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Queen's University


Instructor: Dr Oladapo Akinlotan

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An introduction to the internal structure of the earth and to the dynamic processes which have shaped the earth's surface. An integrated study of global tectonics and continental movement, rock genesis, mountain building, glaciation and geological time. Laboratories give an overview of the earth scientist's toolbox including rock and mineral identification, geochronology, geomorphology and structural geology. Field trip to local exposures may be offered.

Available in Winter 2019.

The Dynamic Earth is an introductory course in physical geology and the natural environment.  If you’ve found yourself wondering about the rock type that you live on, or about the minerals that you use in daily life, this course will answer those questions, as well as kindle your curiosity to learn more about their origin.  The course covers a wide array of topics, from the origin of our earth, to the formation of common minerals, the main rock types, as well as the processes that form features seen on the earth’s surface and subsurface, such as soils, rivers, glaciers, the water cycle and groundwater.  Climate change, its causes, and current trends will be discussed, as well as renewable and non-renewable energy sources.  Lab classes on mineral and rock identification, as well as two field trips will provide experiential learning for this course.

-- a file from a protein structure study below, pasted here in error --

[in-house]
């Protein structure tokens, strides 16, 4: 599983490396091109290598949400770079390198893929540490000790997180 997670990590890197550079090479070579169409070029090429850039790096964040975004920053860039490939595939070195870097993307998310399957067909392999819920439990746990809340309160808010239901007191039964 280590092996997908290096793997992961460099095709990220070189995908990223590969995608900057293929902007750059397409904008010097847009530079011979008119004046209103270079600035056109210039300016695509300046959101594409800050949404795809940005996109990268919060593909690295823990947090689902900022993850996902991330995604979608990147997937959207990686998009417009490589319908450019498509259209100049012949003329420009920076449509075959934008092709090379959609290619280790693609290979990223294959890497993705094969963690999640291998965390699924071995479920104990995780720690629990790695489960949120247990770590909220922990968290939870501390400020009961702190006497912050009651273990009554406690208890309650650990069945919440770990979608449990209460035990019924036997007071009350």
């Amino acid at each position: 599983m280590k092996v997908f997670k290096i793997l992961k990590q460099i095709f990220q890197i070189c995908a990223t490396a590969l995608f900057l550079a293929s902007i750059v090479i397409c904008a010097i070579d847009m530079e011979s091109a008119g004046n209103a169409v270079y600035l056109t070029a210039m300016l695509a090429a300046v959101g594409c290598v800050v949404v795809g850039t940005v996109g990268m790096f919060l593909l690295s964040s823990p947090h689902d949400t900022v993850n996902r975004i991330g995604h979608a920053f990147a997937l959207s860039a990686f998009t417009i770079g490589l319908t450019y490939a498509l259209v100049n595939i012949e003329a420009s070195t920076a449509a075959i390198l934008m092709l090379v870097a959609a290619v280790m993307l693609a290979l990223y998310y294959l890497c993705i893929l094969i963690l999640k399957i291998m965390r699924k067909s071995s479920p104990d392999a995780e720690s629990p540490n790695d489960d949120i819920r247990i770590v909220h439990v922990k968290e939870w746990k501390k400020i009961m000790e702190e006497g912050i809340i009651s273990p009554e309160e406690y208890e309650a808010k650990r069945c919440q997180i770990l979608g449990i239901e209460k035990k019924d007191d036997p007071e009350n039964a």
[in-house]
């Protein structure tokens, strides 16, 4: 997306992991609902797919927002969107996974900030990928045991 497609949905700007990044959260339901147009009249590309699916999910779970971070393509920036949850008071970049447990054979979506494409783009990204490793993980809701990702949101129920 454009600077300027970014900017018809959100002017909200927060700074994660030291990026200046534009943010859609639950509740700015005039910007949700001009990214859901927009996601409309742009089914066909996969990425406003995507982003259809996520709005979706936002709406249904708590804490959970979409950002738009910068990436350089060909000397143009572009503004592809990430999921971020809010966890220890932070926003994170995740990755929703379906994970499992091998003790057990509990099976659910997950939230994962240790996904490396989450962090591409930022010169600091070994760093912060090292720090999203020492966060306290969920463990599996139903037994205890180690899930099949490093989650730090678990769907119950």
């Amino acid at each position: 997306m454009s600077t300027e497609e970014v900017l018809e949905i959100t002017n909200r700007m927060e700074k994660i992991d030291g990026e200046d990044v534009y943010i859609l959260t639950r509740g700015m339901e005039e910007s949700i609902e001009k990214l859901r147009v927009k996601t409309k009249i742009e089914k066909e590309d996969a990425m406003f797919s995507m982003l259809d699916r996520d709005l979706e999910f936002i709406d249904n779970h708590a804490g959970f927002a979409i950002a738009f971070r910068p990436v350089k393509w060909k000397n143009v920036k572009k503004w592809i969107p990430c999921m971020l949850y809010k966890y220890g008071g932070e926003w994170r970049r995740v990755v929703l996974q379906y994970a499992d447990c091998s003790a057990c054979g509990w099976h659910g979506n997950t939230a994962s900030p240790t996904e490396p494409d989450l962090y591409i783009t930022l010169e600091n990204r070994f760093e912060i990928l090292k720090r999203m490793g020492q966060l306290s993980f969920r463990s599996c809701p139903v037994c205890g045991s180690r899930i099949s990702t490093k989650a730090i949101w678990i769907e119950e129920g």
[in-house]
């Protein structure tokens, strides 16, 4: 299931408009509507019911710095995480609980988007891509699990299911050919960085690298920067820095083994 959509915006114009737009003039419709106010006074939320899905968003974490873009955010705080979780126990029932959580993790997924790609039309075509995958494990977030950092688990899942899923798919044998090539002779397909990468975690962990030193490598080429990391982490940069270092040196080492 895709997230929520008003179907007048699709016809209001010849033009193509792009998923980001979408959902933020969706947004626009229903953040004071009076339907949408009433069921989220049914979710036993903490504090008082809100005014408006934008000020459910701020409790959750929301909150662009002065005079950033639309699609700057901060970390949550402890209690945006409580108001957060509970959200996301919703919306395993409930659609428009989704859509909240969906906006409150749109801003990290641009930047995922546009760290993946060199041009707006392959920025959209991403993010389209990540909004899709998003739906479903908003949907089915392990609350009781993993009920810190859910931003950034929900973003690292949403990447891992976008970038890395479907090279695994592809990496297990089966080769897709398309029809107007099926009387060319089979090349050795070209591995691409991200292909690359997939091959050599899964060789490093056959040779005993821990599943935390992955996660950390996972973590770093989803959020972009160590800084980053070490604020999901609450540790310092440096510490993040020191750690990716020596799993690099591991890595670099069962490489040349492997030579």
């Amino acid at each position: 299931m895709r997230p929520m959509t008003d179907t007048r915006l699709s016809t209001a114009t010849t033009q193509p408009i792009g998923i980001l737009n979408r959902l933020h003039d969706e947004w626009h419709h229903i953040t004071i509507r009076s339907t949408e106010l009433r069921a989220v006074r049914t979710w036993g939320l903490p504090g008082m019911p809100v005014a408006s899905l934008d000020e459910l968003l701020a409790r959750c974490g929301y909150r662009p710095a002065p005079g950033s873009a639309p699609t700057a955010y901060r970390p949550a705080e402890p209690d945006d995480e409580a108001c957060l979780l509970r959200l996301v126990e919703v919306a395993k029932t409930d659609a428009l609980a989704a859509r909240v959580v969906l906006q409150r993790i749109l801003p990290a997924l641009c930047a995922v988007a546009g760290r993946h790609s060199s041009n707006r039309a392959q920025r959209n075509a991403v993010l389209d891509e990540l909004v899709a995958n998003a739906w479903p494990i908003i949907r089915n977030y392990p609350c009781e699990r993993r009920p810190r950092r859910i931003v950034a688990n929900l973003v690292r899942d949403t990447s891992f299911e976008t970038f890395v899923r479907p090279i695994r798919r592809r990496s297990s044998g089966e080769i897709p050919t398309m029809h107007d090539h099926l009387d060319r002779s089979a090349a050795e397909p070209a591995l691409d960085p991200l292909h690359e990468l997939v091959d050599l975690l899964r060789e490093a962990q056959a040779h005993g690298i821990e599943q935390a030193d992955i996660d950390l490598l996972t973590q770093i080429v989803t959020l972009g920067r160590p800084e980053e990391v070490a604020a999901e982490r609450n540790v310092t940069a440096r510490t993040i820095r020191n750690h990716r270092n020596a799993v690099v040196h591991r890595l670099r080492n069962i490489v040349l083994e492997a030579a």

Textbook: Essentials of Geology by Stephen Marshak, 5th edition. Publisher W.W. Norton and Co. ISBN : 9780393263398


Learning outcomes

At the end of the course, students will be able to:

  • Identify and classify a set of common minerals and rock-types.
  • Get a basic understanding of geologic time.
  • Explain the internal as well as external dynamic processes of the Earth.

Obtain an overview of the climate cycle.


Experiential learning opportunities

Cuckmere Haven, East Sussex: This field study will examine surficial processes of the Cuckmere River such as meanders, ox-bow lake, floodplain; the development of saline marshes near the river estuary, a soil profile, coastal processes that form a shingle beach, and the Cretaceous-age sedimentary rock Chalk, that forms the famous Seven Sisters Cliffs of this area.

Natural History Museum, London: The geology wing of the museum (Red Zone) contains displays on various aspects of physical geology.



Rocks and Minerals Labs (x 5)

Field study report/assignment ( x 2)

Mid-term test

Final exam

Attendance & Participation 

Bader International Study Centre
Herstmonceux Castle
Hailsham, East Sussex
United Kingdom, BN27 1RN
Phone: +44 1323 834444
Fax: +44 1323 834499
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Undergraduate Admission and Recruitment
Gordon Hall, 74 Union Street
Queen's University, Kingston, Ontario
Canada, K7L 3N6
Phone: (613) 533-2218
Fax: (613) 533-6810
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